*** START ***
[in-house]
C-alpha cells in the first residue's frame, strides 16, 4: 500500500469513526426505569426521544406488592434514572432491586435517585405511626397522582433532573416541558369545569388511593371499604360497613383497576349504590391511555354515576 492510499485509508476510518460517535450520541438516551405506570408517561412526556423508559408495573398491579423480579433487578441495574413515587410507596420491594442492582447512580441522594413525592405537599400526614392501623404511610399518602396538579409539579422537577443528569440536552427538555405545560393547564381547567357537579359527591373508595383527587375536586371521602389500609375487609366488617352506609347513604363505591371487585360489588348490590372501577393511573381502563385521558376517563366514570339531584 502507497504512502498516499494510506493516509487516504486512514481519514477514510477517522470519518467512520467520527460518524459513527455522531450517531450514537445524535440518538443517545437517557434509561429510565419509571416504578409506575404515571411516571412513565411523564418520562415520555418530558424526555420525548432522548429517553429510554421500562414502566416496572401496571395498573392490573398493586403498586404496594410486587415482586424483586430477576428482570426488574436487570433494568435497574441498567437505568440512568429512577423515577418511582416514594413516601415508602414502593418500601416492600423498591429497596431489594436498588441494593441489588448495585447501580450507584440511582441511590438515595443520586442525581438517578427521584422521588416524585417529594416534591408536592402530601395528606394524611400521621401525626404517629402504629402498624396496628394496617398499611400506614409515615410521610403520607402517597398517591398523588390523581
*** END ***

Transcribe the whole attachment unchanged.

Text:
[in-house]
C-alpha cells in the first residue's frame, strides 16, 4: 500500500469513526426505569426521544406488592434514572432491586435517585405511626397522582433532573416541558369545569388511593371499604360497613383497576349504590391511555354515576 492510499485509508476510518460517535450520541438516551405506570408517561412526556423508559408495573398491579423480579433487578441495574413515587410507596420491594442492582447512580441522594413525592405537599400526614392501623404511610399518602396538579409539579422537577443528569440536552427538555405545560393547564381547567357537579359527591373508595383527587375536586371521602389500609375487609366488617352506609347513604363505591371487585360489588348490590372501577393511573381502563385521558376517563366514570339531584 502507497504512502498516499494510506493516509487516504486512514481519514477514510477517522470519518467512520467520527460518524459513527455522531450517531450514537445524535440518538443517545437517557434509561429510565419509571416504578409506575404515571411516571412513565411523564418520562415520555418530558424526555420525548432522548429517553429510554421500562414502566416496572401496571395498573392490573398493586403498586404496594410486587415482586424483586430477576428482570426488574436487570433494568435497574441498567437505568440512568429512577423515577418511582416514594413516601415508602414502593418500601416492600423498591429497596431489594436498588441494593441489588448495585447501580450507584440511582441511590438515595443520586442525581438517578427521584422521588416524585417529594416534591408536592402530601395528606394524611400521621401525626404517629402504629402498624396496628394496617398499611400506614409515615410521610403520607402517597398517591398523588390523581